Professor Nadin Hee, Graduate School of Humanities
"Exploring the use of global commons from a global history perspective: How tuna became a global commons?"
I am a historian doing research that is at the intersection of empire studies and environmental history. Currently, I am trying to reveal how tuna became a global common, and discovered that the Japanese empire did play a major role in the process. To understand its global environmental history, I approach the ocean as a three-dimensional vertical space, and not, as in many global historical studies, as a void on which people or commodities move. I argue that the ocean is not simply a pathway between countries, continents, and islands, but rather that we must consider both the surface and the vertical dimension of the ocean that is also connected to other spaces, such as the land and the sea, and various environmental phenomena such as climate, winds, and more.
So, how did tuna become a global common? By taking a vertical view of the ocean starting with the fish, here tuna, and taking the materiality of the ocean as well as ecological metabolism in commodification processes into account, I try to re-conceptualize its resource history.
My hypothesis is that it was Japan's imperialism that led to the definition and exploitation of tuna no longer as a local common for communities such as fishery villages, but as a global one, available on the high seas for those able to access it in the first half of the twentieth century. I follow tuna on three levels. First, as a migratory species, I trace how human labor, knowledge production, and resource extraction, not to mention imperialism and international politics, have been shaped by its migration. Second, I follow tuna and its commodification, such as in the form of canned tuna or sashimi. Thirdly, I follow tuna on the level of discourse, i.e., how the fish has been appropriated on an imperial and national level. In addition to research on literature from Japan and other countries, information on the ecosystem of tuna, the history of immigrants who followed the tuna, fishermen's records, and their oral histories are also crucial in order to interpret history from multiple perspectives.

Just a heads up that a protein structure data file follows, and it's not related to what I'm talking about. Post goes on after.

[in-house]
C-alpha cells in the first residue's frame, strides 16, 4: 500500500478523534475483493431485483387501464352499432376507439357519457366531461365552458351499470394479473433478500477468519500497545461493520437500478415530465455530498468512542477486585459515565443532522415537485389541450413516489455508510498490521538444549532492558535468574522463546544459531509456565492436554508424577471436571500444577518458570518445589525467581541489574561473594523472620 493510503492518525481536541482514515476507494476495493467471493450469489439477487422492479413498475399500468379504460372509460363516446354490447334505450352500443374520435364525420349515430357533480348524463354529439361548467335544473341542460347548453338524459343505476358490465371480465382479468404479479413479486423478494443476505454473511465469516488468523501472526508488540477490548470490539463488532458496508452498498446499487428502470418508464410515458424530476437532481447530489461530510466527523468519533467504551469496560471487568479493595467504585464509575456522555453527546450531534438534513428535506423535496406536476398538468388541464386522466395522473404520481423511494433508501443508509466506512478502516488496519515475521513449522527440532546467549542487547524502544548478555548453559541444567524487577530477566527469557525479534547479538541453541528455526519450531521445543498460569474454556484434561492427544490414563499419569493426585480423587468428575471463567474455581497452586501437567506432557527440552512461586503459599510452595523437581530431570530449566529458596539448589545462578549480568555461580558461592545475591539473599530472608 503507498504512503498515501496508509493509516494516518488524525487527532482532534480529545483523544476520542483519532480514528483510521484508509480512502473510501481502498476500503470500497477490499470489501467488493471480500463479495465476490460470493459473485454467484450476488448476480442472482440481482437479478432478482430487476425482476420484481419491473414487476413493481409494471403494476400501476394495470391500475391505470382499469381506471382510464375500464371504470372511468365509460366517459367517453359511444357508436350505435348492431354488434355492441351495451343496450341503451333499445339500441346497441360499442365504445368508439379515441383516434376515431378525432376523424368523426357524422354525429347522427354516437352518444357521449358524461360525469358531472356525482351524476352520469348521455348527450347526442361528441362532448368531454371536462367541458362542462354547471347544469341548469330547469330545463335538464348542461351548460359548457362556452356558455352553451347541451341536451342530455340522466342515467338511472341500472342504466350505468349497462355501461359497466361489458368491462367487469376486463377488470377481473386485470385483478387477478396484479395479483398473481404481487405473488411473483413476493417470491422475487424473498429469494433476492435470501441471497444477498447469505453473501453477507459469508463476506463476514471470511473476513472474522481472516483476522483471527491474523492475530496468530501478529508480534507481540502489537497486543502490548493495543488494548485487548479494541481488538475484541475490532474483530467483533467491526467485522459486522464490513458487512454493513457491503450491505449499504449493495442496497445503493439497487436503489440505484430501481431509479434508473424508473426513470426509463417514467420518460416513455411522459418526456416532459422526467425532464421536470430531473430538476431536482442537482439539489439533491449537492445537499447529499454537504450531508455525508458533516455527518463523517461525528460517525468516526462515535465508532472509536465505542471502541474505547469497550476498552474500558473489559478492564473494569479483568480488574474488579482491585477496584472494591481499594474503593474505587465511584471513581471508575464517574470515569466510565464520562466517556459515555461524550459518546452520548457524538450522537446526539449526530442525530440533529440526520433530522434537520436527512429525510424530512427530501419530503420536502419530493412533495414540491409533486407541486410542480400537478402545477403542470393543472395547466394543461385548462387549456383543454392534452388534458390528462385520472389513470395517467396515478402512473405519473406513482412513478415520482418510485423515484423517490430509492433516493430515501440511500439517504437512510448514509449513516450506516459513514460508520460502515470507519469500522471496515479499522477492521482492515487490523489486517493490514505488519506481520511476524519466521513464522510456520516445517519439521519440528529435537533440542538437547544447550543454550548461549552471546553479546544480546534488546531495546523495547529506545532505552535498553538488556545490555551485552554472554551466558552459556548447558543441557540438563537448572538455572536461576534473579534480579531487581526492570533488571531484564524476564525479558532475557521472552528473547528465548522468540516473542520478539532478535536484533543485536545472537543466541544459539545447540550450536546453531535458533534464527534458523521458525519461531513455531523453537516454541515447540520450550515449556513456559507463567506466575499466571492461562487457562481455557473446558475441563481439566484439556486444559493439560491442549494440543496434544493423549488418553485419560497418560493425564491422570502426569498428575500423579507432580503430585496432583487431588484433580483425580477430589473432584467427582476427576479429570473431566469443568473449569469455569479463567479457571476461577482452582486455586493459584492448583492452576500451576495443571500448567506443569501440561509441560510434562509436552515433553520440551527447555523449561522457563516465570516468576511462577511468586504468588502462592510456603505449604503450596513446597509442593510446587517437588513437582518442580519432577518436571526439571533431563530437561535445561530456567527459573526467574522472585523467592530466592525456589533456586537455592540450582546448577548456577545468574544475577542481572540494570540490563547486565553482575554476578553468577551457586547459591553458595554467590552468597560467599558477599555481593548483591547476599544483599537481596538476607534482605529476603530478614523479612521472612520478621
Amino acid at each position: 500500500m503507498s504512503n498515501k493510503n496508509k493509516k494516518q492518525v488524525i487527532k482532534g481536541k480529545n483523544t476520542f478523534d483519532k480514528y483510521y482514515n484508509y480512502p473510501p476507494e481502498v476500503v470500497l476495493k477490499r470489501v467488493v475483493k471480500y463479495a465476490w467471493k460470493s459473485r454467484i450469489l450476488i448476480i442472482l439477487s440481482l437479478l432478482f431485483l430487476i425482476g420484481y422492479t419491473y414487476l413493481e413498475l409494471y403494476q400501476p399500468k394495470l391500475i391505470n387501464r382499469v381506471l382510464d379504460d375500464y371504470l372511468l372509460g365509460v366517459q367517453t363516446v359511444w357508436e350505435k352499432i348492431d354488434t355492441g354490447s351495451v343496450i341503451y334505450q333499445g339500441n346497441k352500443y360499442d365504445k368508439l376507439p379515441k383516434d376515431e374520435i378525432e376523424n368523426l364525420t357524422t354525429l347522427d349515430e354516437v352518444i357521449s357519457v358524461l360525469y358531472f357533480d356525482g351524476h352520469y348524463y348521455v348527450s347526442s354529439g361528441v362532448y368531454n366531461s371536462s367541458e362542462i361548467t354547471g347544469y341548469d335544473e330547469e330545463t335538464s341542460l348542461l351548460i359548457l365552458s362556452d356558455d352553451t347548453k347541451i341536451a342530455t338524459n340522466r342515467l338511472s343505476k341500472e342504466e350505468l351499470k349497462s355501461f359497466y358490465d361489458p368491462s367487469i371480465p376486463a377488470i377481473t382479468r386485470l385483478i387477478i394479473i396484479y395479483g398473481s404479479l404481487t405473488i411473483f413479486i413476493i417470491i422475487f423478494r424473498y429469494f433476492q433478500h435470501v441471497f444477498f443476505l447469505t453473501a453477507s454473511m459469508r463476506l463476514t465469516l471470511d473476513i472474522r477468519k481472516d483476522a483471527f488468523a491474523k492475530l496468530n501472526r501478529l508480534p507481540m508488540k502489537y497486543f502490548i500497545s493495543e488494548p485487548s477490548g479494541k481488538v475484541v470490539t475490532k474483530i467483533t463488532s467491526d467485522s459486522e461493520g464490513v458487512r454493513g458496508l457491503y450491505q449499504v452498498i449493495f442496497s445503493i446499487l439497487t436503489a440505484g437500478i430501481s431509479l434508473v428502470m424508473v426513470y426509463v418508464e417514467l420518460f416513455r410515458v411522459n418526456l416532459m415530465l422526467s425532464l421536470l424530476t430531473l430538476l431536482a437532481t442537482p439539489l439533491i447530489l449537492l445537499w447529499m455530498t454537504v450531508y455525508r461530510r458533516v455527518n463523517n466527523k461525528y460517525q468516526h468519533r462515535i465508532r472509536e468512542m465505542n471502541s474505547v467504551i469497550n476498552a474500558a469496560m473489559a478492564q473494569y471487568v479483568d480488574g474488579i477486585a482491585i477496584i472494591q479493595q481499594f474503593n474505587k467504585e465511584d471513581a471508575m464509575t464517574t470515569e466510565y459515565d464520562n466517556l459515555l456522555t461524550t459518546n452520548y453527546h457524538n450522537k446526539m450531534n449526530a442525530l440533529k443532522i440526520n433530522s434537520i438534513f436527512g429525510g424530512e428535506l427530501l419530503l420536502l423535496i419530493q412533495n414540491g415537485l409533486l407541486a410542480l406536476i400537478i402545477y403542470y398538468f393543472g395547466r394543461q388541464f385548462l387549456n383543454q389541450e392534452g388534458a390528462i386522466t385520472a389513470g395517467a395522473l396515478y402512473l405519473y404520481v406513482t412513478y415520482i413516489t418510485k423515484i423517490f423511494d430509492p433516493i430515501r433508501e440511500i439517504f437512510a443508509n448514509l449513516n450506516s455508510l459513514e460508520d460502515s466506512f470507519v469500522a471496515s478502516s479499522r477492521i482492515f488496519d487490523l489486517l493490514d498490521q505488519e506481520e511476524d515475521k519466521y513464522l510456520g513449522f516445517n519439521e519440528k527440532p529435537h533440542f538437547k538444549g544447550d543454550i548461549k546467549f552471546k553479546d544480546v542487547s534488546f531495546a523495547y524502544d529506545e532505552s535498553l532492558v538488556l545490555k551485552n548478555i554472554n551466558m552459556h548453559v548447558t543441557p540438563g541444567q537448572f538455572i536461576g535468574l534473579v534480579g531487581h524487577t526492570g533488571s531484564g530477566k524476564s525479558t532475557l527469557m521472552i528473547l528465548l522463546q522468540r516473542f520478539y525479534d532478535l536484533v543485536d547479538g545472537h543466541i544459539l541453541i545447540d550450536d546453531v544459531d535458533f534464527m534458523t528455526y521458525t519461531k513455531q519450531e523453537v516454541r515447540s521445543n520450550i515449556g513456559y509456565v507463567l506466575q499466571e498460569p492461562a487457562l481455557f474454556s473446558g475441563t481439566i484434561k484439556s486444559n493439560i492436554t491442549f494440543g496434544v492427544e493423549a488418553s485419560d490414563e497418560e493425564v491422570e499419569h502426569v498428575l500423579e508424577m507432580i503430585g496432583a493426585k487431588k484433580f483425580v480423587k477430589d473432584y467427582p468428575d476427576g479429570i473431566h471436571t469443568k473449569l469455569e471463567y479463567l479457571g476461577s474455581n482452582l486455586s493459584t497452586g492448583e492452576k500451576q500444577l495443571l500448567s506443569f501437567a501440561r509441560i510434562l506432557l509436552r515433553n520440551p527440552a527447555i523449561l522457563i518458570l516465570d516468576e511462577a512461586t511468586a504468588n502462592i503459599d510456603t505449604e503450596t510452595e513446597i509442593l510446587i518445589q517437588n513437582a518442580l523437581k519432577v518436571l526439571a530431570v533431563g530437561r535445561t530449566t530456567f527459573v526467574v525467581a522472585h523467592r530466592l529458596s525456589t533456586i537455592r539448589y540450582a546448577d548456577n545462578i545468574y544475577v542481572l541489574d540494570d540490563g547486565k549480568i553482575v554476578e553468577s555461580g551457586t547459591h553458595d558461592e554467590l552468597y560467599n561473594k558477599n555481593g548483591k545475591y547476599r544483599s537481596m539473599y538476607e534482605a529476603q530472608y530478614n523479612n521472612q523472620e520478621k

One of the discoveries made so far is that this became possible only through the development of specialized techniques at that time. Previously, tuna could only be caught and consumed in coastal waters by nearby communities; however, these new techniques enabled people to fish tuna on the high seas, something that was previously impossible. When the governing principle of the oceans was based on the idea of the freedom of the sea and there was no international law, it was possible to access oceanic resources without territorial or legal restriction. Japan had research laboratories and research vessels all over their colonies, as well as on the main islands. They gained particular knowledge of the sea and developed the fishing industry by combining vernacular knowledge of fishers with scientific insights. Labor migration to places such as San Francisco, Hawaii, and South America played a crucial role in this process. These migrants opened up new tuna fishing grounds due to the fluctuation of fish stocks in the coastal waters of Japan. Particularly, in California, new knowledge and techniques from different parts of the empire merged and helped developing tuna fisheries on the west coast of the United States.